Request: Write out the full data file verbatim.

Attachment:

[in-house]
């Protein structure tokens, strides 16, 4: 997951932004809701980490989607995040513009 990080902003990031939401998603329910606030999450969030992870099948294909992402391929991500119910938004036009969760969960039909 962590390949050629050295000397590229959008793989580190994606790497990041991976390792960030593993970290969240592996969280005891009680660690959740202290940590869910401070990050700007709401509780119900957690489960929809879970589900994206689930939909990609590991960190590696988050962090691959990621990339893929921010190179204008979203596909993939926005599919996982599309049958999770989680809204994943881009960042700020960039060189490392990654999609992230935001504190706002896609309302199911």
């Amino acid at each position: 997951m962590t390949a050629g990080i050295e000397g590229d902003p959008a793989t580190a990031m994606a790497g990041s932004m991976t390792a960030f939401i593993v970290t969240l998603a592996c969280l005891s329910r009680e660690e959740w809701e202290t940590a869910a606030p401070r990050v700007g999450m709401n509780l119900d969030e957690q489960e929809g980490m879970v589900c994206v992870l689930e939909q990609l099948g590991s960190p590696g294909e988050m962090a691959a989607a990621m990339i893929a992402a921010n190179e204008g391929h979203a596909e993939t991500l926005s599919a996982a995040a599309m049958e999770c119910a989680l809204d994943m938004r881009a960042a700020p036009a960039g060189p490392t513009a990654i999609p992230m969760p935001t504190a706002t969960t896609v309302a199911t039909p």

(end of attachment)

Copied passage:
[in-house]
């Protein structure tokens, strides 16, 4: 997951932004809701980490989607995040513009 990080902003990031939401998603329910606030999450969030992870099948294909992402391929991500119910938004036009969760969960039909 962590390949050629050295000397590229959008793989580190994606790497990041991976390792960030593993970290969240592996969280005891009680660690959740202290940590869910401070990050700007709401509780119900957690489960929809879970589900994206689930939909990609590991960190590696988050962090691959990621990339893929921010190179204008979203596909993939926005599919996982599309049958999770989680809204994943881009960042700020960039060189490392990654999609992230935001504190706002896609309302199911």
């Amino acid at each position: 997951m962590t390949a050629g990080i050295e000397g590229d902003p959008a793989t580190a990031m994606a790497g990041s932004m991976t390792a960030f939401i593993v970290t969240l998603a592996c969280l005891s329910r009680e660690e959740w809701e202290t940590a869910a606030p401070r990050v700007g999450m709401n509780l119900d969030e957690q489960e929809g980490m879970v589900c994206v992870l689930e939909q990609l099948g590991s960190p590696g294909e988050m962090a691959a989607a990621m990339i893929a992402a921010n190179e204008g391929h979203a596909e993939t991500l926005s599919a996982a995040a599309m049958e999770c119910a989680l809204d994943m938004r881009a960042a700020p036009a960039g060189p490392t513009a990654i999609p992230m969760p935001t504190a706002t969960t896609v309302a199911t039909p």